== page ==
Auditor Specialization on Client Technology Space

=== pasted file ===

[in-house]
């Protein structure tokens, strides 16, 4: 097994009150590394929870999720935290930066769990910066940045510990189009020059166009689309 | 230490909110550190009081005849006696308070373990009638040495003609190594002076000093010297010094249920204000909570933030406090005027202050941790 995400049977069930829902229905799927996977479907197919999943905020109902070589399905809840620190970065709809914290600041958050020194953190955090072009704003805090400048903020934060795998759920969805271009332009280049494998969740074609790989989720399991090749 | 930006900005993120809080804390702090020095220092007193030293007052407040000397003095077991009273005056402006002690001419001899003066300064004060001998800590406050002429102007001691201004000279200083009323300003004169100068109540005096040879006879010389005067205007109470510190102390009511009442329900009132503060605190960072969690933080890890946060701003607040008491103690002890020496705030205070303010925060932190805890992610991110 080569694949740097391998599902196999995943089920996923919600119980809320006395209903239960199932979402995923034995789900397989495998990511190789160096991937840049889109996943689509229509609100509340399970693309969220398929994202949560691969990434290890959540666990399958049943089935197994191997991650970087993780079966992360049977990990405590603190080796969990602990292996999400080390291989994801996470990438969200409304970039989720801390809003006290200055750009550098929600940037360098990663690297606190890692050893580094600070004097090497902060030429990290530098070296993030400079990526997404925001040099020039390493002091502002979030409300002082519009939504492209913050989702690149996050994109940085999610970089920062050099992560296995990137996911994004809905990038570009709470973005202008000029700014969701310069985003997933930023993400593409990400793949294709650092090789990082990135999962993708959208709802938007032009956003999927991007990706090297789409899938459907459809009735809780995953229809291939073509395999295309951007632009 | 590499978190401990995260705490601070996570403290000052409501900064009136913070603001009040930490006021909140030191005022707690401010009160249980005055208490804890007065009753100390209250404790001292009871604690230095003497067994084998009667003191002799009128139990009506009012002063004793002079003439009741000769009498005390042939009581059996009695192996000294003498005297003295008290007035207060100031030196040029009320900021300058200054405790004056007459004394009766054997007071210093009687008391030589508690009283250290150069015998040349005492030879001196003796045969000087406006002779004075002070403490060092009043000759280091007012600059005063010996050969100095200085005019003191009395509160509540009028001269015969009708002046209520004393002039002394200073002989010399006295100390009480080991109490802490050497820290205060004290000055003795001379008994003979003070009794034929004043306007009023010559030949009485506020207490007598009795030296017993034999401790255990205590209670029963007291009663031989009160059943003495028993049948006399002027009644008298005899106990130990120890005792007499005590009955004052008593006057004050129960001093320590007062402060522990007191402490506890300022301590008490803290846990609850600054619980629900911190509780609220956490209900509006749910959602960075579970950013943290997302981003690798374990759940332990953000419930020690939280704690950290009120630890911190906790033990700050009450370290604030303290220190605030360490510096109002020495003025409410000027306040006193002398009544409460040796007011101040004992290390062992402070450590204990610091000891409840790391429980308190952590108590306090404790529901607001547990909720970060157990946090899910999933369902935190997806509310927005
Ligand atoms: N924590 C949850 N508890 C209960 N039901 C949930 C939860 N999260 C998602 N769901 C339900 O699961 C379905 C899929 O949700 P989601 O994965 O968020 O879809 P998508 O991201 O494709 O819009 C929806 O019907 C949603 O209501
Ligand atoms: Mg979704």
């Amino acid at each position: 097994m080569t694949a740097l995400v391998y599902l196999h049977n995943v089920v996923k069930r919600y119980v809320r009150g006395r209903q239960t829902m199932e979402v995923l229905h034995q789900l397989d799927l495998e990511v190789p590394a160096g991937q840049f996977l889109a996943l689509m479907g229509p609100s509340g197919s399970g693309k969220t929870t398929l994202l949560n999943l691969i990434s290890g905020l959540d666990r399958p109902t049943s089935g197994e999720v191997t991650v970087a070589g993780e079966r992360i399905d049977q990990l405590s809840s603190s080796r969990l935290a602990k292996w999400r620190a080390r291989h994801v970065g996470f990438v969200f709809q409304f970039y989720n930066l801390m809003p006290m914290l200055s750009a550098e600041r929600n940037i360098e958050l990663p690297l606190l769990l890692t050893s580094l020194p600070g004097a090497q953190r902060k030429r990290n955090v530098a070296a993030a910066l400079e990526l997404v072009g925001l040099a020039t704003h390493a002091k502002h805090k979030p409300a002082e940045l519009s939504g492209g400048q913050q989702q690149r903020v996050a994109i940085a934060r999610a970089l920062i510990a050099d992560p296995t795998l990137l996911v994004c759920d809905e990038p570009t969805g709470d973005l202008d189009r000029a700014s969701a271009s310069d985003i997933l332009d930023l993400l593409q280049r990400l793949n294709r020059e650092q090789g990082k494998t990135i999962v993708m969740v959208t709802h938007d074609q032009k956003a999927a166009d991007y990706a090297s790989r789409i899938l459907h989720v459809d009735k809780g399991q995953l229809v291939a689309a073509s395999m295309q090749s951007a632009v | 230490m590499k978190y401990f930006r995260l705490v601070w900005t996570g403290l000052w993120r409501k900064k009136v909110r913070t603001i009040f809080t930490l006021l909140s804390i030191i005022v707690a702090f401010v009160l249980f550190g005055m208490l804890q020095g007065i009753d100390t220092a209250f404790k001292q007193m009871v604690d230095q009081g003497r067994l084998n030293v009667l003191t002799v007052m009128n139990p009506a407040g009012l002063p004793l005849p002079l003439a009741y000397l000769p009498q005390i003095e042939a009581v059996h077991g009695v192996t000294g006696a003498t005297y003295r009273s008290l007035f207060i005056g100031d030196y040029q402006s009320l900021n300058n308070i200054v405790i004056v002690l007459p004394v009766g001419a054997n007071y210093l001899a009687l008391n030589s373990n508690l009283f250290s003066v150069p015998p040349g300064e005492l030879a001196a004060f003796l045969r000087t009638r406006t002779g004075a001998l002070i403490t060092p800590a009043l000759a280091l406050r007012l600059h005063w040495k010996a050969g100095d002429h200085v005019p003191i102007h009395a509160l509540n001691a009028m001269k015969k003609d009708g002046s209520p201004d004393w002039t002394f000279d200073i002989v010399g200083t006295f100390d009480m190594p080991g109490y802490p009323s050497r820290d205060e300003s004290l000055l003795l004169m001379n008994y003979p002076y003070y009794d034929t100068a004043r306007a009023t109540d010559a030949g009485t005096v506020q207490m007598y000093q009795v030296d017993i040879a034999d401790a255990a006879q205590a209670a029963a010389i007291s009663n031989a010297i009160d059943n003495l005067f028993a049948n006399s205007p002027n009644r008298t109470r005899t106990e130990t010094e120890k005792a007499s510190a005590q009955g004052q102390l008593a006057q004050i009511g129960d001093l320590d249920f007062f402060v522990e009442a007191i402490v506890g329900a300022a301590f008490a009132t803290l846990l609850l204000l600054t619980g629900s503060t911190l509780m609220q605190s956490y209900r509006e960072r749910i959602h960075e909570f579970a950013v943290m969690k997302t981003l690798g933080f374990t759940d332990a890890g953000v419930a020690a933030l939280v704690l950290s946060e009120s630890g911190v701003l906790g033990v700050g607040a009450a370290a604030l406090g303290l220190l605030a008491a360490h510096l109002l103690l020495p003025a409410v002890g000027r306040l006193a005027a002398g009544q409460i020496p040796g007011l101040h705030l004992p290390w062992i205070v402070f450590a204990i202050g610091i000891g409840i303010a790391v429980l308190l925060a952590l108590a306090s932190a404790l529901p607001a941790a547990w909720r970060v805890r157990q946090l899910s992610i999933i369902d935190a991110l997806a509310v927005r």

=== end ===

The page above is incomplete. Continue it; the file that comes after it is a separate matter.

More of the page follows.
DescriptionThe recent Nobel laureate, Paul Romer, proposes that technology is the key input to a firm’s production function and key source of economic growth (Romer 1986; Romer 1990). His models explain how innovative technologies in the early 1990s such as computer code for word processor or the internet have given rise to increasing returns to scale in production and sustained exponential growth in the economy. Nowadays firms interact with each other to inspire innovations and knowledge spillovers, technology affinities have become increasingly important in firm growth and productivity (Jaffe, Trajtenberg, and Henderson 1993; Bloom, Schankerman, and Van Reenen 2013). In this innovation- and technology-based economy, it is crucially important for auditors to understand their clients’ technological position to make better auditing decisions and professional judgments. Furthermore, technology spillovers could occur beyond the traditional industry boundaries; client firms are therefore less likely to be concerned about potential leakage of proprietary information when they hire the same auditor as their close technology peers, compared to the situation where they appoint the same auditor as their product market competitors. Therefore, auditor expertise developed from client technological closeness should constitute a critical type of auditor specialization in addition to industry specialization. There is already a long series of literature showing that industry specialist auditors provide better audit quality and earn audit fee premia due to their greater knowledge of industry, business and accounting practices compared to non-specialists (Dopuch and Simunic 1982; Craswell, Francis, and Taylor 1995; Balsam, Krishnan, and Yang 2003; Ferguson, Francis, and Stokes 2003; Krishnan 2003; Mayhew and Wilkins 2003; Francis, Reichelt, and Wang 2005; Carson 2009; Reichelt and Wang 2010; Fung, Gul, and Krishnan 2012; Goodwin and Wu 2014). To the best of our knowledge, however, the literature has paid little attention to how client technological links could influence auditor specialization, which could accordingly affect audit quality and fee premiums. To fill this void in the literature, we examine whether auditors derive expertise from client technological proximity while controlling for the within-industry client product closeness. Such evidence will help to shed lights on whether auditors develop expertise from their client technological links beyond industry borders. We also intend to investigate whether auditors develop greater technological expertise when their client firms have a more intense and specific technology focus, when their client firms belong to a more concentrated industry, when these client firms are more opaque or less transparent.
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